Deutsche Bank AG is abandoning its ambitions to be a top global securities firm as it embarks on possibly the most sweeping overhaul yet of its struggling investment bank.
Germany’s largest lender will scale back U.S. rates sales and trading, reduce the corporate finance business in the U.S. and Asia, and review its global equities business with a view toward cutting it back, the bank said in a statement Thursday. The measures will lead to a “significant reduction” in the roughly 97,100-person workforce this year, it said.
The future of the investment bank had been a key factor in the tumultuous management shakeup that saw Christian Sewing take over as chief executive officer this month. A Deutsche Bank veteran who started as an apprentice, Sewing is accelerating a push to refocus the lender on its European home market and reverse a two-decade effort to compete head-to-head with the large Wall Street firms that dominate volatile securities trading.
“We have to act decisively and to adjust our strategy,” Sewing said in the statement. “There is no time to lose as the current returns for our shareholders are not acceptable.” He didn’t provide figures.
Underscoring the issues at the investment bank, trading revenue in the first quarter dropped 17 percent from a year earlier, compared with a 12 percent increase at U.S. rivals. Deutsche Bank said that the drop was less bad if adjusted for a weaker dollar and several one-off effects. Barclays Plc, its biggest European peer, beat trading expectations for a second straight quarter, with revenue from markets rising 8 percent, the bank said Thursday.
Deutsche Bank fell as much as 4.2 percent before paring losses and trading 0.5 percent lower at 1:11 p.m. in Frankfurt. The stock is the third-worst performer among large European banks over the past five years.
The investment bank shift “appears to have some logic,” Andrew Coombs, an analyst at Citigroup Inc., wrote in a note to clients. “But we fear these steps could also have unintended consequences” for the rest of the business and “put even further pressure on both the capital position and earnings” in the short term.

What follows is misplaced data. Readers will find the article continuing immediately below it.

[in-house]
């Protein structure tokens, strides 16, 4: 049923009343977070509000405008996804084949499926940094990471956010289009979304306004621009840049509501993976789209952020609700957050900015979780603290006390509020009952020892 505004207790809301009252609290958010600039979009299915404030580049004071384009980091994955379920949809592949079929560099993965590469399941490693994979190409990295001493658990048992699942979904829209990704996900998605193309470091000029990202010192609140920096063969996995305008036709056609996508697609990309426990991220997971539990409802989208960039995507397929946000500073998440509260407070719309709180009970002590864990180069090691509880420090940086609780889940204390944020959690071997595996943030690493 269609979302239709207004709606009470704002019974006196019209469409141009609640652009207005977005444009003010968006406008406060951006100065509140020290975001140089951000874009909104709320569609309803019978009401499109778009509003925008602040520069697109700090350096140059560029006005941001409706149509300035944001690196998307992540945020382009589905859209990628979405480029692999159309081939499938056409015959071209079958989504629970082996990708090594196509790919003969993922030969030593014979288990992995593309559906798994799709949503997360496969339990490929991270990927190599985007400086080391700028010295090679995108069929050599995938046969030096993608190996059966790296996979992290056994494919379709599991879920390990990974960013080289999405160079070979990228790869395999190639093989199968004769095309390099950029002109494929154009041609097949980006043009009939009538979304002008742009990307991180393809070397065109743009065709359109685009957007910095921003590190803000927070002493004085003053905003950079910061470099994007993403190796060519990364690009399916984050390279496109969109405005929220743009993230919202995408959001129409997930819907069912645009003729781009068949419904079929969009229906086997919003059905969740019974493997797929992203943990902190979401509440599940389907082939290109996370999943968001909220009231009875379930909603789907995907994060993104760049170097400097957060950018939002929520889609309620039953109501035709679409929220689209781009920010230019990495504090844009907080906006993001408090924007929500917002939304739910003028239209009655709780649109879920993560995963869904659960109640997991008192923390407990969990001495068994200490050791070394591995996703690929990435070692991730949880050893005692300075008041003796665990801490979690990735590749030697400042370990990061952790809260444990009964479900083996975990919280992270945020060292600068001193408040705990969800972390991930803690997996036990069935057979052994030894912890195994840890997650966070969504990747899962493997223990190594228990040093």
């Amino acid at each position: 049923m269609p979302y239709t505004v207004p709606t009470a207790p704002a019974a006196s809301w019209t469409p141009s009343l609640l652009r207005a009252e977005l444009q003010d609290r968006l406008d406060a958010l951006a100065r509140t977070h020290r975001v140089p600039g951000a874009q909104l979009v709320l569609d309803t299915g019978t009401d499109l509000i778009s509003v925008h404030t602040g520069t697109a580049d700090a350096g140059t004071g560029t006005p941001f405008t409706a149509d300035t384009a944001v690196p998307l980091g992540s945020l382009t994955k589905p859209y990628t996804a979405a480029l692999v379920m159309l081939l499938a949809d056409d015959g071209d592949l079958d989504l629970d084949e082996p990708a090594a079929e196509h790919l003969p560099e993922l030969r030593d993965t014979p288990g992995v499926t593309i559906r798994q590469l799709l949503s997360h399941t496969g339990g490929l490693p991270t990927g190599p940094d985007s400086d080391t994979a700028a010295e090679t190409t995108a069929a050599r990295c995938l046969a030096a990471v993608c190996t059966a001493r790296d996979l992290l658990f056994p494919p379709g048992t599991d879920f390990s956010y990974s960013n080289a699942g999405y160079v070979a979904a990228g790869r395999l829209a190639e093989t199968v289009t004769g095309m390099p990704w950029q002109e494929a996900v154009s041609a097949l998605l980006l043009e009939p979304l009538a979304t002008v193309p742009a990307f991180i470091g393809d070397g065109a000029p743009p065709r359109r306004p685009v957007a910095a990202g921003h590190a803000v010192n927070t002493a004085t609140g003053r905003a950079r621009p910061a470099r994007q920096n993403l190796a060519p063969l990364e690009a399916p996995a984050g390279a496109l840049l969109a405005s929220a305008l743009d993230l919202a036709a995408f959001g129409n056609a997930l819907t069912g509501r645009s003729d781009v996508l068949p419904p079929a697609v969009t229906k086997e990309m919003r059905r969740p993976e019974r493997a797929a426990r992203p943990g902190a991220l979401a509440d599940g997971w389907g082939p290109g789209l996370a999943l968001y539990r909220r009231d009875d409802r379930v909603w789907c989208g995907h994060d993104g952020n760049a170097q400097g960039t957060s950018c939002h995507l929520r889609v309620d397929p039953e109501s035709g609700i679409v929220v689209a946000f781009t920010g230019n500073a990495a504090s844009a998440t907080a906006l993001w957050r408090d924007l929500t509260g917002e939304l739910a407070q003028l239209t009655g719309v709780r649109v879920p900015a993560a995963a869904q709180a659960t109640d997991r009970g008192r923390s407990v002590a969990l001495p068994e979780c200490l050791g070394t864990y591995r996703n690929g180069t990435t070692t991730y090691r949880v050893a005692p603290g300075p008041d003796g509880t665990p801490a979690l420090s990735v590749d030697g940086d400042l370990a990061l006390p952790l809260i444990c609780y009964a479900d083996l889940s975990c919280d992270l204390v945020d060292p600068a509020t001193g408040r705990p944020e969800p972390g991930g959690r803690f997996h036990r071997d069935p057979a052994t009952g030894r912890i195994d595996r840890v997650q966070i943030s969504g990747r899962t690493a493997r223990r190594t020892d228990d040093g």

The company didn’t provide numbers showing how deep the cuts to the investment bank will be. The lender had started to retreat from some businesses under Cryan, who said in 2015 that he would cut 10 percent of jobs, close operations in 10 countries and reduce the number of investment bank clients by about half.
Wall Street Ambitions
Deutsche Bank said on Thursday that it wants to focus its corporate finance business on industries that align with its European clients or areas where it has a leadership position. In U.S. rates sales and trading, it plans to shrink the balance sheet, leverage exposure and repo financing. In global equities, it wants to reduce leverage exposure to prime finance, focusing on the deepest relationships.
“We believe it is the right strategy especially taking into account the poor results,” Kian Abouhossein, an analyst at JPMorgan Chase & Co., said in a note to clients. “What the restructuring is missing is details for now.” Abouhossein previously urged Deutsche Bank to cut back its investment banking operations in the U.S., saying they’re not profitable enough.
Thursday’s announcement marks a retreat from decades during which Germany’s largest lender sought to take on the largest Wall Street banks. It joined the ranks of global securities firms with the 1989 purchase of British merchant bank Morgan Grenfell and a decade later purchased Bankers Trust, a New York derivatives house. That deal was a major step in the company’s transformation because it expanded access to the world’s biggest capital markets.
Paul Achleitner, now Deutsche Bank’s supervisory board chairman, advised it on the purchase while at Goldman Sachs Group Inc.
Yet the aggressive expansion eventually led to a spate of legal scandals that took Cryan a good part of his three-year tenure to clean up. Deutsche Bank has spent more than $17 billion paying fines and settling litigation since the start of 2008, according to company filings and other disclosures compiled by Bloomberg.
For the past months, Deutsche Bank had been reviewing the securities unit again to weed out unprofitable parts where it can no longer compete with its bigger U.S. rivals. With the review still ongoing, Achleitner was secretly seeking replacements for Cryan while the CEO fought to keep his job. His ouster this month also claimed another top executive, Marcus Schenck, a former deputy CEO who had been lobbying for a strong securities unit.
While shrinking the investment bank will make it harder for Sewing to return Deutsche Bank to growth, it could help him reach a target of 23 billion euros ($28 billion) in adjusted costs this year. Sewing has called the target “non-negotiable” in a memo to staff sent earlier in April.
Deutsche Bank confirmed that target on Thursday. It increased its estimate for restructuring expenses to 800 million euros this year, up from an earlier estimate of 500 million euros, Chief Financial Officer James von Moltke said.
Deutsche Bank said today that it plans to focus its consumer bank on growing markets like Italy and Spain while in wealth management, the bank will look to grow in Germany and in international markets, Deutsche Bank said.
“Delivery is key from here,” said Guy de Blonay, a fund manager at Jupiter Asset Management. “The end of its global investment banking ambitions with cuts in the U.S. and Asia is welcome.”
Other highlights from Deutsche Bank’s earnings:
1Q net revenue EU6.98 billion, down 5%; analyst estimate EU7.27 billion 1Q sales and trading revenue EU2.45 billion, down 17% 1Q net income attributable to shareholders EU120 million
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